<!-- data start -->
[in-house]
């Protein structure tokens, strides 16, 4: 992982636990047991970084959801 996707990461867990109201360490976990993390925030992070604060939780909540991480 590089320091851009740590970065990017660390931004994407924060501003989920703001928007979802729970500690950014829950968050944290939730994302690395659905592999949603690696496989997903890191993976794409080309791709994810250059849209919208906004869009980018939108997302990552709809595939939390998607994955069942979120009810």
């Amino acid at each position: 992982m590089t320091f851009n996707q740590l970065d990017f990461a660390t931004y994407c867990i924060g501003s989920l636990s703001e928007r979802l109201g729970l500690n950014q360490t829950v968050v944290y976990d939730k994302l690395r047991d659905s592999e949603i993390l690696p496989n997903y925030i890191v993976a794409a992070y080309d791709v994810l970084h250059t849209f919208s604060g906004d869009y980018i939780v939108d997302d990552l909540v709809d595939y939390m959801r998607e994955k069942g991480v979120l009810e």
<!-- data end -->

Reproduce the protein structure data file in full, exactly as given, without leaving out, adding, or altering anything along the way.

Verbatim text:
[in-house]
């Protein structure tokens, strides 16, 4: 992982636990047991970084959801 996707990461867990109201360490976990993390925030992070604060939780909540991480 590089320091851009740590970065990017660390931004994407924060501003989920703001928007979802729970500690950014829950968050944290939730994302690395659905592999949603690696496989997903890191993976794409080309791709994810250059849209919208906004869009980018939108997302990552709809595939939390998607994955069942979120009810």
């Amino acid at each position: 992982m590089t320091f851009n996707q740590l970065d990017f990461a660390t931004y994407c867990i924060g501003s989920l636990s703001e928007r979802l109201g729970l500690n950014q360490t829950v968050v944290y976990d939730k994302l690395r047991d659905s592999e949603i993390l690696p496989n997903y925030i890191v993976a794409a992070y080309d791709v994810l970084h250059t849209f919208s604060g906004d869009y980018i939780v939108d997302d990552l909540v709809d595939y939390m959801r998607e994955k069942g991480v979120l009810e």